Kanye West’s week has been wild. His fans’ weeks have been wilder.
After spending the last few days publicly speaking out against his ex-wife Kim Kardashian, her new beau Pete Davidson, Billie Eilish and, well, pretty much everyone else, West has decided to switch gears and focus on his music. But this time, only dedicated — and decently flush — fans will get to hear it.
West announced on Instagram last night that Donda 2 would only be available on his own platform, the Stem Player.
The Stem Player isn’t a streaming service. It’s a physical device that allows users to customize tracks by isolating the different instruments and vocals used in the songs. It’s a cool device, but it’s not chap. Fans can purchase it for a whopping $200 — yes, even in this economy. On multiple posts on his Instagram, West explained his decision for releasing Donda 2 on his own platform was to help “free music from this oppressive system” where artists are not always paid their full amount.
Spotify and similar streaming music platforms have been ruinous for artists, who get paid a pittance per stream. Artists should revolt against such an unfair model, and West is right to use his considerable influence to disrupt the system in a way smaller acts can’t. But making music exclusively for a rarified tax bracket of Americans feels like trading one bad system for another. It seems like West is freeing music from an oppressive system into a place where most of us will never be able to listen to it.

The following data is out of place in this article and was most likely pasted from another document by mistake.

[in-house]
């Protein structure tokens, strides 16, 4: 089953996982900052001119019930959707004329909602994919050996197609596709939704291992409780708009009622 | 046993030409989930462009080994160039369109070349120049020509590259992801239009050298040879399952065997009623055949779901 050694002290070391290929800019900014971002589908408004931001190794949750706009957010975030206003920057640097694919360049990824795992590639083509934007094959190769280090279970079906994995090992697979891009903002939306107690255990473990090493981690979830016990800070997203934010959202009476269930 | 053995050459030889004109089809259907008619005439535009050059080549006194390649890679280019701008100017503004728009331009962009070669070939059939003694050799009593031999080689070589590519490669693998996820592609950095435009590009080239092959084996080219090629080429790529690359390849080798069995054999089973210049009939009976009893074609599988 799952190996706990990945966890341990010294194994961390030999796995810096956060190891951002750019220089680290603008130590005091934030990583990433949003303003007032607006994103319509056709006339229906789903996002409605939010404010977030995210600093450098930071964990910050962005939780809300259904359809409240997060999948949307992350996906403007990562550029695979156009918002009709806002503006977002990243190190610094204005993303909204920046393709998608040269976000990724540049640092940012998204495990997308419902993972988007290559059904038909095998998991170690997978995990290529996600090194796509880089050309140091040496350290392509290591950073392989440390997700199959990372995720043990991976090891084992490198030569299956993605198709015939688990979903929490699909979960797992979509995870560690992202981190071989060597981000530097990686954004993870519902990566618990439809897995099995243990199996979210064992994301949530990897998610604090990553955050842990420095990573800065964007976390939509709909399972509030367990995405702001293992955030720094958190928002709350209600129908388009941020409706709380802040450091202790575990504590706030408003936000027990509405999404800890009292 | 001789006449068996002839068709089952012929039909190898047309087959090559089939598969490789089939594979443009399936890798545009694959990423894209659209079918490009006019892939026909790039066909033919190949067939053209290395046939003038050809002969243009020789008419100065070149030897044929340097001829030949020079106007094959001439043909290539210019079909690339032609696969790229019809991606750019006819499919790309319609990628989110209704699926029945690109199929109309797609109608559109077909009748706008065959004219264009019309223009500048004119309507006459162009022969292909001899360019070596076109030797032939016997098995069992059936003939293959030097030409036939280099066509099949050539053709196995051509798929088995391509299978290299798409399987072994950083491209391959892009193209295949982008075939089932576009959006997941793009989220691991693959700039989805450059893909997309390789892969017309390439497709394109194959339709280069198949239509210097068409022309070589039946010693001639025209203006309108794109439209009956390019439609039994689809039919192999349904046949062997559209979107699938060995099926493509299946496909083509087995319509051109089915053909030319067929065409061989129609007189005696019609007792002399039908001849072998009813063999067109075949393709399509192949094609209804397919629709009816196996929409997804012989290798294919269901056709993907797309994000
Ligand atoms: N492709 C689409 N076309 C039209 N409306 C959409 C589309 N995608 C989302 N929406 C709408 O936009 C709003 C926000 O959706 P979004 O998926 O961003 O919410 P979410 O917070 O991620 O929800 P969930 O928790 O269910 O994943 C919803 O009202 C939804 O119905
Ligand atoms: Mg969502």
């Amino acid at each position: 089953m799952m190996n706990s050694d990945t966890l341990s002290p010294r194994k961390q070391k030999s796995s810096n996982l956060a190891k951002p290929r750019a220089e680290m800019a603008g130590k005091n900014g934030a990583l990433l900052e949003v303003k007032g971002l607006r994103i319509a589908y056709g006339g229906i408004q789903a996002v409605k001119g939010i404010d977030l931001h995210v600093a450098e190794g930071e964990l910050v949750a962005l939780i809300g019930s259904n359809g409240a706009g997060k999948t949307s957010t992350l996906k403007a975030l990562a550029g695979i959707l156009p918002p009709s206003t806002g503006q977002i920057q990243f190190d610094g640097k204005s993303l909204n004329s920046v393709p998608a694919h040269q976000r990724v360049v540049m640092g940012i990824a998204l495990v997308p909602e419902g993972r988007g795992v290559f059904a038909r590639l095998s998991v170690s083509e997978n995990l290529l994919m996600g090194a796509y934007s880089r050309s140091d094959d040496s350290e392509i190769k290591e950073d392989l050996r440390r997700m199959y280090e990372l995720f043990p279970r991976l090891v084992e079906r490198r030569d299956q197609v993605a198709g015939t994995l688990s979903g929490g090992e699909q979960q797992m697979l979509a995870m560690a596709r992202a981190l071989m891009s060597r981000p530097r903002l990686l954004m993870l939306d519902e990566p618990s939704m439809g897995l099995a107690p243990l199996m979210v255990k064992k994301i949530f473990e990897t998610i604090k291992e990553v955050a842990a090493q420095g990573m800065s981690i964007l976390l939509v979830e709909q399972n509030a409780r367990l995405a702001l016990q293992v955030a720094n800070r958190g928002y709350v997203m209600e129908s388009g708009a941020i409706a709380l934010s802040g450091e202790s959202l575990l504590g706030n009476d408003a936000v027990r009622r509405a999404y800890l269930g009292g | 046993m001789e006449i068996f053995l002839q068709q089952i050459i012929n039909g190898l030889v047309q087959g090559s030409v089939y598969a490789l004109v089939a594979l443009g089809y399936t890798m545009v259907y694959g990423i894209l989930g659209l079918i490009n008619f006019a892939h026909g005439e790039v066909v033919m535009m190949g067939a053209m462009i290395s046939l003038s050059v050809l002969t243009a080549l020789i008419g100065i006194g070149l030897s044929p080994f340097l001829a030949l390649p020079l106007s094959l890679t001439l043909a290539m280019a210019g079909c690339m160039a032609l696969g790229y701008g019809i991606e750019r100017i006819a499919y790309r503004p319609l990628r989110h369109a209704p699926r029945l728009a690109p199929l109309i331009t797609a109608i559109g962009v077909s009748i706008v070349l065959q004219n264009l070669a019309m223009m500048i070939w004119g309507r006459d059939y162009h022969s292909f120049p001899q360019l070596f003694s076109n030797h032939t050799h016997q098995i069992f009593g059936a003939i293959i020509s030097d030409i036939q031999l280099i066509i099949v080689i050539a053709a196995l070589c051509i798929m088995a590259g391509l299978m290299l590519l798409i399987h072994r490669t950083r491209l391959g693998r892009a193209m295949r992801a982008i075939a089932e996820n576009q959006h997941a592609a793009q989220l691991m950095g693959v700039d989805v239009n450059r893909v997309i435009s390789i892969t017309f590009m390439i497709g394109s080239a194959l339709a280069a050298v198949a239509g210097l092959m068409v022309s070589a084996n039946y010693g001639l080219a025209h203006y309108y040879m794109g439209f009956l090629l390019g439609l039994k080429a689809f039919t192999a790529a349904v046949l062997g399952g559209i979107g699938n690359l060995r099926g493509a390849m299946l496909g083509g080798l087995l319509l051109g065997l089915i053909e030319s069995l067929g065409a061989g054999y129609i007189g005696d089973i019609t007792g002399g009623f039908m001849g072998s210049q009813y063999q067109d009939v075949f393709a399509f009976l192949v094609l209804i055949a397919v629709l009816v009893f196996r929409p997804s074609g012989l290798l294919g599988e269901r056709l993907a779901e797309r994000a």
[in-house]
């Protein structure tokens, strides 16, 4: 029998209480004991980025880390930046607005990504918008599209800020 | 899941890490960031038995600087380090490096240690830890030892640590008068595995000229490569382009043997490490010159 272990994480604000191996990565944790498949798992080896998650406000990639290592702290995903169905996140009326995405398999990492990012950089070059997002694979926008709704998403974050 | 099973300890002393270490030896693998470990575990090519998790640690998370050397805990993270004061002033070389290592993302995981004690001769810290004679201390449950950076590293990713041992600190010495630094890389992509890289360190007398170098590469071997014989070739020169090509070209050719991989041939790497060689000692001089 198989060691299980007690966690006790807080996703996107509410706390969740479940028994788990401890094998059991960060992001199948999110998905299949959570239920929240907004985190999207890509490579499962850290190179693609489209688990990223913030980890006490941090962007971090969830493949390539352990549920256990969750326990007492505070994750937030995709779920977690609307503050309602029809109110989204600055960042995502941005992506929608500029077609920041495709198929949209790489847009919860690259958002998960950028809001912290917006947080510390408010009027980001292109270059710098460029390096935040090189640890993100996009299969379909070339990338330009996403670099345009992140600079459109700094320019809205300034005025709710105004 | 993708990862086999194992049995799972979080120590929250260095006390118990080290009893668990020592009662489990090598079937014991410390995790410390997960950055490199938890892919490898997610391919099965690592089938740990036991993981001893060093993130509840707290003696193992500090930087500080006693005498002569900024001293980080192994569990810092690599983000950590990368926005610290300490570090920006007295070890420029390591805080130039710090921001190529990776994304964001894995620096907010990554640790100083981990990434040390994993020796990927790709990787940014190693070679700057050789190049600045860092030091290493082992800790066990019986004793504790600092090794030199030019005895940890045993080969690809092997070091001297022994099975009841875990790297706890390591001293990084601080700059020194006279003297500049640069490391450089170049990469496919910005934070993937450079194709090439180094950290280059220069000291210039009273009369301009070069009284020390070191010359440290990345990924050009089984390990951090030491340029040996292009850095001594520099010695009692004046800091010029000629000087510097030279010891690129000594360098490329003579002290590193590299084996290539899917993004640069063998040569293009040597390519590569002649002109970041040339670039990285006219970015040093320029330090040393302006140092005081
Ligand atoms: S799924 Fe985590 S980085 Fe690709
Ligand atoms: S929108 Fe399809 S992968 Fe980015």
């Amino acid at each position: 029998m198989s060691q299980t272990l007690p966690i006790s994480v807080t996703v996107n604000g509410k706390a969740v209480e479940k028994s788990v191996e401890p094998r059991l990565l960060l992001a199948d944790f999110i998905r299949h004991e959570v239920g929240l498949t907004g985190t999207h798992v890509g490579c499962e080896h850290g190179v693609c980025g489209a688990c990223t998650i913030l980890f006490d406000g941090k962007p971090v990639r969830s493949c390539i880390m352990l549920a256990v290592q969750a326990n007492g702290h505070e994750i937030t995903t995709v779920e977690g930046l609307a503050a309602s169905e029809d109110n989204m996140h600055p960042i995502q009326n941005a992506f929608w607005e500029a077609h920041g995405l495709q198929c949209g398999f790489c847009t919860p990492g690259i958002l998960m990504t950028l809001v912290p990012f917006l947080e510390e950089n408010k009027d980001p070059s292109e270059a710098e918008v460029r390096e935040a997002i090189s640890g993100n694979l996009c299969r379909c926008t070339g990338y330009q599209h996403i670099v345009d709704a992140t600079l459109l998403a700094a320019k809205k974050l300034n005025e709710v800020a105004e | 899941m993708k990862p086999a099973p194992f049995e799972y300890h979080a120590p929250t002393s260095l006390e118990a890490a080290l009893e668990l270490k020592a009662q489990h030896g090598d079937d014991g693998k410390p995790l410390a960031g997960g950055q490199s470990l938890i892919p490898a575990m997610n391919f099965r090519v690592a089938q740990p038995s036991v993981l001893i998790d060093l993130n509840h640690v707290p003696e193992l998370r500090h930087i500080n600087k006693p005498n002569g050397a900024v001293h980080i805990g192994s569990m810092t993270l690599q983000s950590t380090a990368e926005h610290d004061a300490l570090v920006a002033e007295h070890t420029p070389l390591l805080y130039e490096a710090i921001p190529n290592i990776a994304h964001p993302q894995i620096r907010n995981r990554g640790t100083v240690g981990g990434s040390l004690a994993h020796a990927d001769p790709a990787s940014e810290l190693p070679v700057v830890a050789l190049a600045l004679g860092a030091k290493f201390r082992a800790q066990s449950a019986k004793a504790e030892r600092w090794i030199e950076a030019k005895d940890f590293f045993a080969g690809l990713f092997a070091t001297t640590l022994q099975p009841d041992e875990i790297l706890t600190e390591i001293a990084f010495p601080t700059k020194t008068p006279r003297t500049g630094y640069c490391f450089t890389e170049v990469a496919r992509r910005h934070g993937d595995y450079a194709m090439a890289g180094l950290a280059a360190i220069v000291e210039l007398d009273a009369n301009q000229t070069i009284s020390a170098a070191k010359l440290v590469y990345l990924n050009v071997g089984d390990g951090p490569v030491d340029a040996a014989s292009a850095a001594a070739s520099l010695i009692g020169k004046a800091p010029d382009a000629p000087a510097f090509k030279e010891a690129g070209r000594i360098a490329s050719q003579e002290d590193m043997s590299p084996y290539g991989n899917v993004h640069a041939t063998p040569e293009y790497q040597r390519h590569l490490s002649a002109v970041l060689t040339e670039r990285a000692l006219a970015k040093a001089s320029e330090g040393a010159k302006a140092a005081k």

At this point, there’s no doubt that West is a musical genius. He’s released several era-defining albums and, for all we know, Donda 2 could be another one. Even the new Netflix documentary jeen-yuhs is all about West’s undeniable creative ability. But no matter how brilliant Donda 2 ends up being, the average American simply does not have $200 on hand.
“I feel that same feeling like when I first moved to New York to make it in Music” West wrote. “I ain’t know what was gonna happen but I knew had to move. After 10 albums after being under 10 contracts. I turned down a hundred million dollar Apple deal. No one can pay me to be disrespected. We set our own price for our art. Tech companies made music practically free so if you don’t do merch sneakers and tours you don’t eat. Jay Z made Tidal and fake media attacked him. Well in the words of my big brother. Come and get me. I’m willing to die standing cause I ain’t living on my knees no more. God please cover me.”
That’s all genuinely noble, and it’d be a good thing if moves like the Stem Player and Tidal gave artists more options to be fairly compensated for their work. But it’s hard to draw a straight line between West’s new device and a bold new era for well-paid musicians. Time will tell.
West also released the album’s tracklist, which may be most fans only glimpse at what Donda 2 holds. Unless, of course, they’re comfortable using some slightly less-than-legal internet means.